HOROWITZ-GHAZI: Well, buy now, pay later companies started out in places like Australia and Scandinavia, and they've been kind of growing momentum over the years. They came to the U.S. largely around 2015, and they kind of were at this, like, critical mass moment just as the pandemic started. They were starting to be taken up by larger and larger companies, eventually places like Amazon and Walmart and Target, which exposed them to a lot more people. And this happened just as a lot of lockdowns were happening, and a lot of people were turning to the internet and online shopping as a form of retail therapy or just a place to find basic essentials as they scrambled to figure out how to work from home. And it kind of rode this huge explosion in online shopping that's happened over the years since the pandemic started. It just became a new, ever-more-convenient way for people to do their online shopping.

Here's how it works: If you buy, say, patio furniture with Afterpay, you'll pay the first installment right at the point of sale. Then the patio furniture will be sent to you. Two weeks later, you'll pay the second interest-free installment. Two weeks after that, the third interest-free installment is due. Four weeks later, you'll pay the fourth and final interest-free installment.

For instance, Walmart uses Affirm if you want to buy now and pay later, and Target uses Sezzle, Affirm and Zip, previously Quadpay. In both cases, you can use the BNPL program online or as a payment at the register inside the store.

It really depends on your opinion. Just make sure you read the fine print and understand how the "buy now, pay later" concept works and which services may have higher fees or spending requirements.

He sees the main downside is that it could cause you financial stress later. "It means keeping track of another bill and another account on top of mortgage payments, home equity payments, auto loans, student loans, credit cards and a host of other bills," Gupta says.

On the other hand, don't forget Gupta's warning that buy now, pay later installment plans mean that you'll add another financial obligation to your short-term future. If the purchase is something that can wait, you probably should listen to Goldberg's students.

Some existing online payment systems provide buy now, pay later short-term financing similar to what Apple Pay Later is offering. PayPal's Pay in 4 program works very much like Apple Pay Later, except that purchases are limited to between $300 and $1,500.

BNPL app Sezzle also uses a system of four payments over six weeks, but permits users to reschedule one payment for up to two weeks later at no cost and postpone further payments for an additional fee.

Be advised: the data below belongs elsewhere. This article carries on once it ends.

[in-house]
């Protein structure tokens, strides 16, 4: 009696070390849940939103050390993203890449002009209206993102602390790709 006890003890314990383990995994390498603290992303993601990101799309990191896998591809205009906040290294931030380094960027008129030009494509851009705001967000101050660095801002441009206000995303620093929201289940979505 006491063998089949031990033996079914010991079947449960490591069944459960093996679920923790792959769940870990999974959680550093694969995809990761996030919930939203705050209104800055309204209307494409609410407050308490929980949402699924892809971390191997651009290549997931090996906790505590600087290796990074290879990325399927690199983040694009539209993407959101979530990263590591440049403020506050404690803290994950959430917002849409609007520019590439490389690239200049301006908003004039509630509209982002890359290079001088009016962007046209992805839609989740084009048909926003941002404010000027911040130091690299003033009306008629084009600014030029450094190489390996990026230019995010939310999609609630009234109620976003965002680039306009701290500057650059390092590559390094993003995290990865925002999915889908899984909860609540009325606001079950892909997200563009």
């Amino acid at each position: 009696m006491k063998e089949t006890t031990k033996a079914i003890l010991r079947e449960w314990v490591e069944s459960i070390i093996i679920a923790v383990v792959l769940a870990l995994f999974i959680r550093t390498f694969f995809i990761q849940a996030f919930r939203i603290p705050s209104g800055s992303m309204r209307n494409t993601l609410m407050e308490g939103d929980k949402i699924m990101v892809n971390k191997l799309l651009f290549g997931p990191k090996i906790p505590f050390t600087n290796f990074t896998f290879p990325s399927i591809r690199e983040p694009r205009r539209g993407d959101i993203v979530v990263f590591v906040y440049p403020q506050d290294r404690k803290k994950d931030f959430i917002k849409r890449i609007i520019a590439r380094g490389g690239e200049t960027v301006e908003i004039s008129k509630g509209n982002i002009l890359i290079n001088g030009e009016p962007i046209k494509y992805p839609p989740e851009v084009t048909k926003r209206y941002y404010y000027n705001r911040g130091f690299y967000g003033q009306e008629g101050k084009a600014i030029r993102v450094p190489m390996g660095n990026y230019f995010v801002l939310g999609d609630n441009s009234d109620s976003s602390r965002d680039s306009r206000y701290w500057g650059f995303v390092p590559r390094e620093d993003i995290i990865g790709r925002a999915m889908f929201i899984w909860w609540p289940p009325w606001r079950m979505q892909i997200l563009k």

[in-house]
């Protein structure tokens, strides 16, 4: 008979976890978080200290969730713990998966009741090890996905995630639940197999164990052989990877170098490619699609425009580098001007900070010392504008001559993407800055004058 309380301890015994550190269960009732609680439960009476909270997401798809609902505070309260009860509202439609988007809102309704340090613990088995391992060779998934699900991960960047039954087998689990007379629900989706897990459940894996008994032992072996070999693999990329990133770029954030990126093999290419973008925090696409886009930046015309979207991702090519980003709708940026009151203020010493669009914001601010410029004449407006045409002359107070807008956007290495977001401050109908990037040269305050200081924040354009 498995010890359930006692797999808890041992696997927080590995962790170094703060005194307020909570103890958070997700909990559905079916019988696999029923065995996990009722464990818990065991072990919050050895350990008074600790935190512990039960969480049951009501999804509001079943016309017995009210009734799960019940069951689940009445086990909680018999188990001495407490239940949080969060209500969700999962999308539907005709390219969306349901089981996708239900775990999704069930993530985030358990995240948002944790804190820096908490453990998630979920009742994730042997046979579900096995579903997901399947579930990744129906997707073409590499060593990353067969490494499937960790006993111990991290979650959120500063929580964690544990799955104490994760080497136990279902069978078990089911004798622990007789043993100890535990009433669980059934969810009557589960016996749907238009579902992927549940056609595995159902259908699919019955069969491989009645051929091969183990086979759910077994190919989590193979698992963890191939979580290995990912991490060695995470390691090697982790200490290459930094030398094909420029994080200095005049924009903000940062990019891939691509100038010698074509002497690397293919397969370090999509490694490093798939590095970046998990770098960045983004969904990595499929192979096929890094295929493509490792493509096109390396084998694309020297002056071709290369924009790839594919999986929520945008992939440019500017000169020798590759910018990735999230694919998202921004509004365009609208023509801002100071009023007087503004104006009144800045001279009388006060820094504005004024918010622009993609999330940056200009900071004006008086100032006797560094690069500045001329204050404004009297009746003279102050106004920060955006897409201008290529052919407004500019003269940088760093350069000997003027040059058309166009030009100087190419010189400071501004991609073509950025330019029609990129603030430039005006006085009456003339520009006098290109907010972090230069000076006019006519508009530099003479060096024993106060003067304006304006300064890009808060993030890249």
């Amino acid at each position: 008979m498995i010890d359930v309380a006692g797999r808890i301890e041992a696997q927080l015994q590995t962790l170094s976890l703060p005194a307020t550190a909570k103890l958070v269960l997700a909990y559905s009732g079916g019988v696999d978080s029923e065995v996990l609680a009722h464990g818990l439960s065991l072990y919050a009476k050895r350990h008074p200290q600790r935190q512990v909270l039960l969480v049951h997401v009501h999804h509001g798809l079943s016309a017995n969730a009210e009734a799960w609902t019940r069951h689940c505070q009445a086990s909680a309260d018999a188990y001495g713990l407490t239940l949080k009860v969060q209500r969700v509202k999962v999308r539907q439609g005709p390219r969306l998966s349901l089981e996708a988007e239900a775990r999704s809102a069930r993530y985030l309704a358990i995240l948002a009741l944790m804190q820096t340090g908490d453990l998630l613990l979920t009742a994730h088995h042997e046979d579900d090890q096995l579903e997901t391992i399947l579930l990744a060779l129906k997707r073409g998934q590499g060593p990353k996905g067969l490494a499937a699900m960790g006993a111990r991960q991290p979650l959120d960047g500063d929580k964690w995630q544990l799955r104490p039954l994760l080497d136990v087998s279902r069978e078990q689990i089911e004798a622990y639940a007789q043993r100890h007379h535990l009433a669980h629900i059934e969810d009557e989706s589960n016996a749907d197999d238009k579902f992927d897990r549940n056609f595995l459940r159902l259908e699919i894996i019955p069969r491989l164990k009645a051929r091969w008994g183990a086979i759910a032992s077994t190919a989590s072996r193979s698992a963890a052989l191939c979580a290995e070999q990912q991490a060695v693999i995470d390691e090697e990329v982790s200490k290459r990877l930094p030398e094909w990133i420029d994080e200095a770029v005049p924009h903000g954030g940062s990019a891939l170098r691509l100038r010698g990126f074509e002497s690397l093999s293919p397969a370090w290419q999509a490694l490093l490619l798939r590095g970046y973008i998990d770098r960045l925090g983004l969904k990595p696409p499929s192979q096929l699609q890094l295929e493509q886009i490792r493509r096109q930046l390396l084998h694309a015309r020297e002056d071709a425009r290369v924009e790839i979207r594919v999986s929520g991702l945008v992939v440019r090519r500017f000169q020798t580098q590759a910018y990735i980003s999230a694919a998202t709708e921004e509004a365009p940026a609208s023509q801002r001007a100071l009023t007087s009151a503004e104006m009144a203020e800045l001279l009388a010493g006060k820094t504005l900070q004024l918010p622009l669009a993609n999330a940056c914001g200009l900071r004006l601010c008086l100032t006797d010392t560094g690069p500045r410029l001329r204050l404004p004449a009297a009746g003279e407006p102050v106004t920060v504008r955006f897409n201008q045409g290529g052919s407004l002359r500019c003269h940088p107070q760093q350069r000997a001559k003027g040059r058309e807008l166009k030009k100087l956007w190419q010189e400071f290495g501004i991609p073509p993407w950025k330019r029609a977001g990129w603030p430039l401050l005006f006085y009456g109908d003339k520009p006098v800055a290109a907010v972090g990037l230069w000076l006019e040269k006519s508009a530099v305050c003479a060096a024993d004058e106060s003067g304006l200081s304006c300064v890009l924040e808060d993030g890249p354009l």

NAB Now Pay Later is our new buy now pay later account. It's a simple way to split your everyday purchases into four equal repayments so you can stay in control of your cash flow. When you pay with your digital NAB Now Pay Later card, you get your purchase now and pay just the first repayment upfront.

Buy now, pay later, or BNPL, is a payment option where a customer pays for a purchase over time in installments, while merchants get paid in full. With Afterpay, Square merchants can let customers pay in four interest-free installments over six weeks.

The buy now, pay later payment method from Afterpay is available to many businesses in the US and Australia. To see if you are eligible for Afterpay and to enable it for your business, log into your Square Dashboard and review your Payment Methods.

Looking to buy flights but pay later? Prefer to pay for your flight tickets weekly, bi-weekly or monthly? Alternative Airlines can help.With Alternative Airlines, you can book flights now on over 650 airlines such as United, British Airways and American Airlines and pay later with different payment plan options available. Check out with either PayPal Credit, Affirm, Klarna, Zip, Laybuy, Afterpay, Clearpay, Postpay, Tabby or Spotii and pay for your flights later.A Fly Now Pay Later plan is a convenient and easy way to buy flights that helps you manage your budget. It allows you to spread the cost of flights on airlines such as United Airlines or Virgin Atlantic to destinations like Las Vegas, Tokyo, Bogotá, Delhi, Rome, Copenhagen or ANYWHERE in the world that you'd like to go.Even if you're on the go, in a hurry and catching a last-minute flight, Fly Now Pay Later doesn't require any pre-planning. You can book today and fly tomorrow without having to pay until a later date. See all the Buy Now, Pay Later options available at Alternative Airlines.

Fly Now Pay Later (or Buy Now Pay Later) is a way for you to spread the cost of flight bookings into small interest-free payments or over instalments with Alternative Airlines. Instalments can be paid back monthly, weekly or bi-weekly, depending on the payment provider and plan you choose. You can choose from over 10 different Fly Now Pay Later payment providers, including PayPal Credit, Afterpay, Klarna, Affirm, Laybuy, Zip and many more. The payment provider available to you will differ depending on which country you're buying from. View all the available options of our pay-later plans for airline tickets. 041b061a72